Jesus heals the Leper

Gospel Mark 1:40-45 

It’s so nice to be here in La Rochelle and to have this Eucharistic Celebration with you this morning. I want you to close your eyes for a second and imagine the First Reading- Moses, talking to the people who are out of Egypt and going to the Promised Land. Imagine that we are in that government, that we are walking with Moses and that God is walking with him. Let us experience this presence of God in our hearts, in our families and with those who couldn’t come to Church today because of the pandemic. Imagine God’s presence in the whole city, the whole world, in each government God is with us.

Moses was telling the people that God is with us and we need to keep doing things that are pure because God cannot find anything that is messy in our government. Moses gives the norms of what the people should follow, of what they should do and what they should not do. In Romans 35 they were so afraid of having anything that would hurt the presence of God. In Numbers 5 any leper would be removed from the government because they were sinners, unclean, impure and were punished by God.

What a surprise today then that we are celebrating the choice of God! God is not saying these things, ‘Numbers’ put these words in the mouth of God, it was the people who made these rules! We come to celebrate this Sunday the choice of God for those who are sick, vulnerable, poor and miserable.

God touched the person with leprosy, He chose to become impure for our sake. Even Jesus was crucified outside of the Holy city because He wanted to become one of endurance to save us. We have all had the experience of leprosy because leprosy is our sins. Today we can say it is the virus. I had the virus last December and when I was isolated I couldn’t see anybody. Then I could imagine the pain of those who died in hospitals alone and depressed. We don’t know how our bodies will react to the virus and thank God that I am here.

Today’s Gospel of Mark, not even Luke or Matthew recalls these words, is giving us these very important words to recall – besides the physical touching in which Jesus became impure, Jesus had compassion for the leper. Moved with compassion He touched the leper to heal him. So you can see that God among us through Jesus Christ came to do something totally different, the reverse of what the Pharisees were complaining about – that Jesus the Messiah is supposed to come as a King, full of victory, pure and being with only the pure, with those that don’t commit sin. What a reverse by Jesus healing this man. A reverse image of God who has chosen to save us and to touch us, when we receive Him in communion to heal us and deliver us from all our illness. This image of God that we have come to celebrate is full of mercy and compassion. We are the disciples and we are called to follow Jesus in that sense.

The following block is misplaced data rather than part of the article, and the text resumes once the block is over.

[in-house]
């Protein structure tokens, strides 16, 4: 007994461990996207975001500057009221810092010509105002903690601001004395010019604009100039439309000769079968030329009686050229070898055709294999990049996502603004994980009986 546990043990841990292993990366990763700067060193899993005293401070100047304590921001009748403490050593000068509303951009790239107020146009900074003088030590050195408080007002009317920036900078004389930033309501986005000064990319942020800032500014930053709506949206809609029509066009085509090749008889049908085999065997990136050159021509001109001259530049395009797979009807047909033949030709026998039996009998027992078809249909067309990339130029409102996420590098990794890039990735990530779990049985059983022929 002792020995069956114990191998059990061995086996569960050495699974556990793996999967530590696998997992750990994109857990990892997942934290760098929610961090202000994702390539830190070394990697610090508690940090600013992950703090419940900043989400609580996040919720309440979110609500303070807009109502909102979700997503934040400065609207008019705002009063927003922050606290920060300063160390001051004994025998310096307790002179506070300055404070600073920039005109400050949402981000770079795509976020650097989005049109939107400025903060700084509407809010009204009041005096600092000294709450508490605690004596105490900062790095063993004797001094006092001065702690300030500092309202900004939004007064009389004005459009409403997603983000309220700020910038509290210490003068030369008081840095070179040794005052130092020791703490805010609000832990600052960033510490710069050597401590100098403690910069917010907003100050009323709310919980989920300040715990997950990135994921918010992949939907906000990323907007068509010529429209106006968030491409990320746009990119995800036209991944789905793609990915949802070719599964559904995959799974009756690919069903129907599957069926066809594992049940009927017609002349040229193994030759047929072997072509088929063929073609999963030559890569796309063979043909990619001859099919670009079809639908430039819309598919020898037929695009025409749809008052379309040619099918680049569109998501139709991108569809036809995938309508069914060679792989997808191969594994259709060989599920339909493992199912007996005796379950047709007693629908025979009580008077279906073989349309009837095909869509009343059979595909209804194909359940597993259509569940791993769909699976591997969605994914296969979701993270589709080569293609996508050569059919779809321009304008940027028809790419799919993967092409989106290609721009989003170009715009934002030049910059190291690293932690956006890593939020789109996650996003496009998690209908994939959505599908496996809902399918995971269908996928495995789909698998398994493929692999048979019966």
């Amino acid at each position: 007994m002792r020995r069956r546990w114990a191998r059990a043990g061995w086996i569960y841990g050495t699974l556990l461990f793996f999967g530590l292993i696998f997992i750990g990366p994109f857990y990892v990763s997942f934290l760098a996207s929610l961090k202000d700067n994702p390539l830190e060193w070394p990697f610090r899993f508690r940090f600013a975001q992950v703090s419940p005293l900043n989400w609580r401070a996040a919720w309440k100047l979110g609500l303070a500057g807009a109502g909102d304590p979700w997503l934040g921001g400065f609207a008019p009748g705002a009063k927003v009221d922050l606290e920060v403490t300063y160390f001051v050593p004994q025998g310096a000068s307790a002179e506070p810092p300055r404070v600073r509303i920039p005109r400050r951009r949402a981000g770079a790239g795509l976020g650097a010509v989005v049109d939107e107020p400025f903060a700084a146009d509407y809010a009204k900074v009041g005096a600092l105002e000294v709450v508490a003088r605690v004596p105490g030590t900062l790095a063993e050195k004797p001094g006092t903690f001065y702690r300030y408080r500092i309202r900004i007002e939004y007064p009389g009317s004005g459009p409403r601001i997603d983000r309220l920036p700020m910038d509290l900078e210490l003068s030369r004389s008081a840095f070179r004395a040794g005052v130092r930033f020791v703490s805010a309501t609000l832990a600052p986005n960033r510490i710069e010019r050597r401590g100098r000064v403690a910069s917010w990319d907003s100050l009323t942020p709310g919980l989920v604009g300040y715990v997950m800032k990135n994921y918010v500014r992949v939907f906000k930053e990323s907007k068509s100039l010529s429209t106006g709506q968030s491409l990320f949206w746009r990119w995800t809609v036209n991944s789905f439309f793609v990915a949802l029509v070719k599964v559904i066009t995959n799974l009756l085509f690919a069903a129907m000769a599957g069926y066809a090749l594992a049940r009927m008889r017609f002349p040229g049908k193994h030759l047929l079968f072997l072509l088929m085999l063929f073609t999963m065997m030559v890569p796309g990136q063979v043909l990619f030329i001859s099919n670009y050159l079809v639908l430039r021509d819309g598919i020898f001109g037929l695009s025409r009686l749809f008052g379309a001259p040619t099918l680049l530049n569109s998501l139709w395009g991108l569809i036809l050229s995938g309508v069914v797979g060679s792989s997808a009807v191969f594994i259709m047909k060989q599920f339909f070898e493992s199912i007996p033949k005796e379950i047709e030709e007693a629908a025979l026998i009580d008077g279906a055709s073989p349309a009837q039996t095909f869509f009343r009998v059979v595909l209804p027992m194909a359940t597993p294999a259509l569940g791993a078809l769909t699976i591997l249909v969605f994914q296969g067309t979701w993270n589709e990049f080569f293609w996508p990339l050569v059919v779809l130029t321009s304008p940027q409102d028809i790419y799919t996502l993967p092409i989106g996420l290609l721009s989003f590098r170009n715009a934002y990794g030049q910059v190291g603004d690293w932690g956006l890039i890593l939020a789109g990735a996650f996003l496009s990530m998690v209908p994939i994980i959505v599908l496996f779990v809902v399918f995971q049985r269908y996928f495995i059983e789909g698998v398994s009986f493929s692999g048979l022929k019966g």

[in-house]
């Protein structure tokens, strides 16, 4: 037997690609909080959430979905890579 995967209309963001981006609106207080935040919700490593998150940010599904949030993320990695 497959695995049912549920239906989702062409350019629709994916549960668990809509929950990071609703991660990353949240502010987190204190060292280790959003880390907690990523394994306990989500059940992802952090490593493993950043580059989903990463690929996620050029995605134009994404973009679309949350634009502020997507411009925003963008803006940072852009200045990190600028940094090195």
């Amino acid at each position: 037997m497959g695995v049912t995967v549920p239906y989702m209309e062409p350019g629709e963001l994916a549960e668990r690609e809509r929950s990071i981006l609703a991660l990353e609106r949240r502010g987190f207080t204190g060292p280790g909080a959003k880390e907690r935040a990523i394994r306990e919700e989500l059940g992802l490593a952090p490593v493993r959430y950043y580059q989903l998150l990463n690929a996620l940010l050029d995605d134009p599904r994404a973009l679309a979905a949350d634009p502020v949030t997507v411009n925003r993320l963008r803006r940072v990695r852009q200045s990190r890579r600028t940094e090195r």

Now with the pandemic we are called to have this compassion. There are many widows, orphans, jobless and depressed people because of the virus. The compassion we need to have is charity, prayer, love, a phone call and not to stigmatize people. The lepers needed to shout Impure, Impure so people knew they were coming and would run away, they used to wear a bell around their necks so people would know to stay far away. There is also today a stigmatization of the virus. The Lord has given us a lesson of love, not punishment. We have a God that does not punish. He gives us lessons to get the best out of us – love, mercy and compassion.

At the end of the Gospel Jesus couldn’t enter the villages again because people were running away from Him. This means that Jesus became like a leper, He couldn’t be next to people. We come with a lot of needs to the Eucharistic celebration and we are privileged to receive the Sacraments, but we need to pray for our community that can only receive spiritual communion. Let us be with each other as a family, celebrating the mercy of the Lord through His healing and compassion. May the Lord help us to celebrate His presence so that we can begin important changes in our families and in our lives. May the Lord continue blessing us and giving us the assurance of His closeness as He did with the leper, and touching us with new life in His mercy and compassion. May the seminarian Damas who has arrived today pursue his vocation, and may he and we know that our mission is to serve, to touch people through the Lord, and to give the hope that makes us gracious children of God. Amen.